Obama's Vision: ''An America Built to Last''

Plus, Deval Patrick
By EDITORIAL  |  January 25, 2012

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By any measure, President Barack Obama's State of the Union speech would have been considered a political winner, but coming just one day after the Republicans' constipated Florida-primary debate, Obama scored an undeniable triumph.

Commanding and eloquent, Obama was the essence of a leader.

In the aftermath of Obama's performance, Newt Gingrich and Mitt Romney were left looking like Beavis and Butt-Head — minus the metal boys' delinquent charm.

Indiana governor Mitch Daniels, the Republican tapped to respond to the president, delivered a rebuttal worthy of the late senator Robert Taft, the conservative icon who has been dead for 59 years.

Massachusetts Republican Senator Scott Brown was more rooted in the moment. Exhibiting the self-serving magnanimity that has become his hallmark, Brown said that he was "open" to Obama's ideas. Brown, of course, would be open to cutting off his left ear if he thought it would win him re-election in his fight against likely Democratic nominee Elizabeth Warren.

There was a healthy slice of pie in the sky in Obama's State of the Union. America, however, is hungry: starved for results, yearning for hope.

At long last, Obama abandoned all but the pretense of working with the know-nothing, do-nothing Republicans.

With subtlety fortified by commanding confidence, the president made it clear to the nation that the rut in which America is stuck is due to GOP bloody-mindedness.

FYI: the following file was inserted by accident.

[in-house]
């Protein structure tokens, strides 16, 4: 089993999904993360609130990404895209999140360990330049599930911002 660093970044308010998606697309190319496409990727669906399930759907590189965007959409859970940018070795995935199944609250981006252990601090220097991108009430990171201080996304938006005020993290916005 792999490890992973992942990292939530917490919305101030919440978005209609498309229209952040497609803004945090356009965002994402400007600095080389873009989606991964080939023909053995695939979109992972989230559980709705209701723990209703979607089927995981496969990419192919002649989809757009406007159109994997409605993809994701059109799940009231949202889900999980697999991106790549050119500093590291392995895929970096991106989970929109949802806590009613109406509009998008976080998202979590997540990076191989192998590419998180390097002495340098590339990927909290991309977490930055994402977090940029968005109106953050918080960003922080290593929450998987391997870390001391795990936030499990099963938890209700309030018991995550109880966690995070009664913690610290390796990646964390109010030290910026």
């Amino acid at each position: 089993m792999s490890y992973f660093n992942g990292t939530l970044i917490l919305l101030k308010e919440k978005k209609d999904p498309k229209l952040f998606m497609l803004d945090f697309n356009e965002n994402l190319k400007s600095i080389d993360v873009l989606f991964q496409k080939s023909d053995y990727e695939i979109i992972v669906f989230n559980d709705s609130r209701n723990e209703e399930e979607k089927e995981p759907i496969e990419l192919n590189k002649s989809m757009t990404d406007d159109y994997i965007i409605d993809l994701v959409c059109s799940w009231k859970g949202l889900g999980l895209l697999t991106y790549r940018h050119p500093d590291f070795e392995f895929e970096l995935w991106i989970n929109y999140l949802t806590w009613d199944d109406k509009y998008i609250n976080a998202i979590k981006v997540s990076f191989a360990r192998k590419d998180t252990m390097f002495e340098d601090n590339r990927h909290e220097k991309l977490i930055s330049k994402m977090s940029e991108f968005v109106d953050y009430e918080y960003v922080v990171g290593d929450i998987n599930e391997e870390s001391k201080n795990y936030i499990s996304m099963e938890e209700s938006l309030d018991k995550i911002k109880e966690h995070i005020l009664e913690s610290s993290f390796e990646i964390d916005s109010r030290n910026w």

Obama challenged the Republicans and their Quisling Democratic allies: to prosecute the financial crooks who caused the economic collapse, craft a fair deal for undocumented immigrants, invest in a crumbling infrastructure, improve education, and provide more jobs for more people — especially veterans.

Obama rechanneled the words of John F. Kennedy: ask not what America can do for corporations, ask what corporations can do for America.

It was a finely tuned piece of economic nationalism that would have been worthy of Harry Truman, the Democratic president so many Republicans claim to admire.

Obama evoked the idea of community spirit, communal needs. His words were unequivocal:

"It's time to apply the same rules from top to bottom: no bailouts, no handouts, no cop-outs. An America built to last insists on responsibility from everybody."

In the idiom of the movies, Obama was referencing Jimmy Stewart, the Hollywood star who served as a bomber pilot during World War II, as opposed to Ronald Reagan, who spent the war making publicity films.

It is hard to imagine Obama delivering the speech he did if it were not for the efforts of Occupy Wall Street and its allied movements. Thanks to Occupy, income inequality is now at the core of the national debate.

The hapless Romney also gave Obama an unexpected assist in releasing his tax returns the very morning of the State of the Union.

Romney, who is considered a "vulture capitalist" by some of his fellow Republicans, not surprisingly paid a shade less than 14 percent of his income in federal taxes. That's far below the tax rate paid by most non-millionaires.

For some strange reason, Americans had trouble grasping the gross and corrosive inequality of the tax system before the Romney IRS dump. Now it is center stage, part of the economic corruption that spawns inequality.

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